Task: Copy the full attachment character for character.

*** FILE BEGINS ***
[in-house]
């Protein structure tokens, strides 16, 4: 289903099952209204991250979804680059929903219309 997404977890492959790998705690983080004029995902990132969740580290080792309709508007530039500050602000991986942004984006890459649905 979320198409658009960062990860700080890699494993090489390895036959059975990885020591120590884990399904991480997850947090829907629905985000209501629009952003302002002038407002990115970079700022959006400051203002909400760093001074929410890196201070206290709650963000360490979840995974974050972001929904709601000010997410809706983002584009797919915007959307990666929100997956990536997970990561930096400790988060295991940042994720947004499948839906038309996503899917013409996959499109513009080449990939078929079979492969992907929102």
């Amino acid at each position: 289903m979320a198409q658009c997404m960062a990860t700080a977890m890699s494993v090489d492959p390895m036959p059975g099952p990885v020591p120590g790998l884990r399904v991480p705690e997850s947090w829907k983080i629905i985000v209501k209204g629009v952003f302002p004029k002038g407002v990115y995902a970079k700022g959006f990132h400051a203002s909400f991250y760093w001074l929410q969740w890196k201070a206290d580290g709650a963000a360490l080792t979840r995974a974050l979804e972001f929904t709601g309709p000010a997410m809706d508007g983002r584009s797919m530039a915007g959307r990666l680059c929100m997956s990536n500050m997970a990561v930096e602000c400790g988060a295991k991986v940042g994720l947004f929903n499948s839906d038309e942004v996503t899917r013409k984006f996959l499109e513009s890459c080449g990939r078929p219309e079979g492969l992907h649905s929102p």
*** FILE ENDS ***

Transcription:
[in-house]
């Protein structure tokens, strides 16, 4: 289903099952209204991250979804680059929903219309 997404977890492959790998705690983080004029995902990132969740580290080792309709508007530039500050602000991986942004984006890459649905 979320198409658009960062990860700080890699494993090489390895036959059975990885020591120590884990399904991480997850947090829907629905985000209501629009952003302002002038407002990115970079700022959006400051203002909400760093001074929410890196201070206290709650963000360490979840995974974050972001929904709601000010997410809706983002584009797919915007959307990666929100997956990536997970990561930096400790988060295991940042994720947004499948839906038309996503899917013409996959499109513009080449990939078929079979492969992907929102």
């Amino acid at each position: 289903m979320a198409q658009c997404m960062a990860t700080a977890m890699s494993v090489d492959p390895m036959p059975g099952p990885v020591p120590g790998l884990r399904v991480p705690e997850s947090w829907k983080i629905i985000v209501k209204g629009v952003f302002p004029k002038g407002v990115y995902a970079k700022g959006f990132h400051a203002s909400f991250y760093w001074l929410q969740w890196k201070a206290d580290g709650a963000a360490l080792t979840r995974a974050l979804e972001f929904t709601g309709p000010a997410m809706d508007g983002r584009s797919m530039a915007g959307r990666l680059c929100m997956s990536n500050m997970a990561v930096e602000c400790g988060a295991k991986v940042g994720l947004f929903n499948s839906d038309e942004v996503t899917r013409k984006f996959l499109e513009s890459c080449g990939r078929p219309e079979g492969l992907h649905s929102p």